Pops Ala Cobbs

  • By Dale Burrows For the Enterprise
  • Tuesday, November 11, 2008 7:33pm

Call it a concert. Call it a celebration. Call it Everett Symphony’s “Ala Boston Pops” at Everett Theatre last weekend. It was a blast.

A stiff, serious, Rachmaninoff-Beethoven program kicked off their 70th season. Fun and games prevailed this time.

The reason?

The lighter, brighter side of Enesco and Rossini, yes. But also Music Director-Conductor Dr. Cobbs. The man was party time, big time.

“The bad news is…,” Cobbs got things off to an interactive start, “you have to go on a diet tomorrow.”

Say what?

“The good news is …,” Cobbs timing was perfect,” tonight we eat all we want.” The food, he elaborated, was the upcoming evening of music. This ordinarily reserved man was beaming.

I’m not saying, move over, Chris Rock. But this wasn’t the same man who appeared on crutches and conducted sitting down a few weeks ago. That man showed grit. This man showed fellowship.

Whatever happened, a conductor transformed led orchestra and audience through an evening of light classics calculated to life the spirit.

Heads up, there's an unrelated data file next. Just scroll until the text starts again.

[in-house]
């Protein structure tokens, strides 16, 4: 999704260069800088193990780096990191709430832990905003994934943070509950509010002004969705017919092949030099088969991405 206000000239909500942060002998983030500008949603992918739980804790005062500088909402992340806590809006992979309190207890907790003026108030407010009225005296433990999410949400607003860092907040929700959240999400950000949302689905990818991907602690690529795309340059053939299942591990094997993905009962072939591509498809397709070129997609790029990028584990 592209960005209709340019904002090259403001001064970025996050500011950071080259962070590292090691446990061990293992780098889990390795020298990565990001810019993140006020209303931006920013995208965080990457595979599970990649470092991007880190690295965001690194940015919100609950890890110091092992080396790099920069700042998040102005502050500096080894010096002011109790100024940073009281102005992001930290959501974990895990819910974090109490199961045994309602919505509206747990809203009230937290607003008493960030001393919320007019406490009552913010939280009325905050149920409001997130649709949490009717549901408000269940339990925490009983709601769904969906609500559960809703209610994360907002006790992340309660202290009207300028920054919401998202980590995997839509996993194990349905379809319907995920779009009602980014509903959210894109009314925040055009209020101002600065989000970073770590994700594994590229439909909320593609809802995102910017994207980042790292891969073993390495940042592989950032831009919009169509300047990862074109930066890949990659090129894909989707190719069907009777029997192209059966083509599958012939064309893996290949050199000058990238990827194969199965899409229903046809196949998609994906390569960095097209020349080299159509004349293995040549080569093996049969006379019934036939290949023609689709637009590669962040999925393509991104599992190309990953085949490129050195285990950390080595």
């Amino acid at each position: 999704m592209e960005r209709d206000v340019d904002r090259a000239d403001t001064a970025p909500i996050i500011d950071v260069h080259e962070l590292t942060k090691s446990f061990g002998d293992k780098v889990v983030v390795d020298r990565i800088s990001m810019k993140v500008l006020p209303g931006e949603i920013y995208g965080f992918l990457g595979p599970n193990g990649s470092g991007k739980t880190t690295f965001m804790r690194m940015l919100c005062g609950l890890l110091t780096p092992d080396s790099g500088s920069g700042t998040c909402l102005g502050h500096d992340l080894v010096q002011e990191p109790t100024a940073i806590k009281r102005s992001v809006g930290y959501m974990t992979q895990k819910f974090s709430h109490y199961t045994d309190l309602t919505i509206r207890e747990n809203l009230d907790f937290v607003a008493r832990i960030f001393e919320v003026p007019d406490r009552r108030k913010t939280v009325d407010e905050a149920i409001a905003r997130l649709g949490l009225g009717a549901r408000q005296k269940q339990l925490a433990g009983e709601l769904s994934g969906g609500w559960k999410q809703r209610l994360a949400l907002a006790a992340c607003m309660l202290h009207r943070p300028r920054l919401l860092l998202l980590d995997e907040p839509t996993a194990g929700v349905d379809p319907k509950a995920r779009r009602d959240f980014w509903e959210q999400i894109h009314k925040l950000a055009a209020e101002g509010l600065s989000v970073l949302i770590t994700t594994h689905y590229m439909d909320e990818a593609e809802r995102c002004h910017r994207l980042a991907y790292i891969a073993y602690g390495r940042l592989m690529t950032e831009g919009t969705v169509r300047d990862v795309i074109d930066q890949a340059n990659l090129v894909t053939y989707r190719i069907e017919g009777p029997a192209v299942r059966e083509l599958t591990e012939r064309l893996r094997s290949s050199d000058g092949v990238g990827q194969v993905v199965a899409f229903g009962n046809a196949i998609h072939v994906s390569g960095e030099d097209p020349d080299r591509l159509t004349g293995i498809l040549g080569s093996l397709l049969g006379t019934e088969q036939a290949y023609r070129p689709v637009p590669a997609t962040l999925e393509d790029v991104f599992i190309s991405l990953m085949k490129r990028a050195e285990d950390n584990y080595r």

Enesco’s Romanian Rhapsody No. 1 set a romantic, carefree mood flavored with echoes of the happy, folk polkas native to Eastern Europe. Rossini’s “William Tell Overture” got everybody thinking and humming the “Lone Ranger” theme.

Rossini made a bundle off his Overture to “Barber of Seville” at a time when Napoleon was warring with neighbors and times were tough all over Europe. Folks attended theater looking to be cheered up. Wasn’t that why we were there that night, Cobbs quipped, a knowing wink in his eye. Laughter erupted everywhere. Was that man connecting or what?

No finale more fitting than Tchaikovsky’s account of Russia’s victory over Napoleon could have been conceived. The bitter cold, the valiant resistance, an invading army’s pride, Everett Symphony packed it all into 1812 Overture. Fanfare, patriotism, glory and despair exploded on stage. Plus, as if all that wasn’t excitement enough, everyone watching popped their air-filled popcorn bags when Tchaikovsky’s cannon boomed. That’s right. Everyone was on cue. Cobb had rehearsed us all beforehand. How’s that for inclusion?

An encore of “Three Cheers for the Red, White and Blue” with everyone joining in sent everybody on their way with a lingering impression. Cobbs, in his way, had generated a powerful feeling of together, yes we can. It was a patriotic ending to a patriotic week.

Reactions? Comments? E-mail Dale Burrows at entopinion@heraldnet.com or grayghost7@comcast.net.

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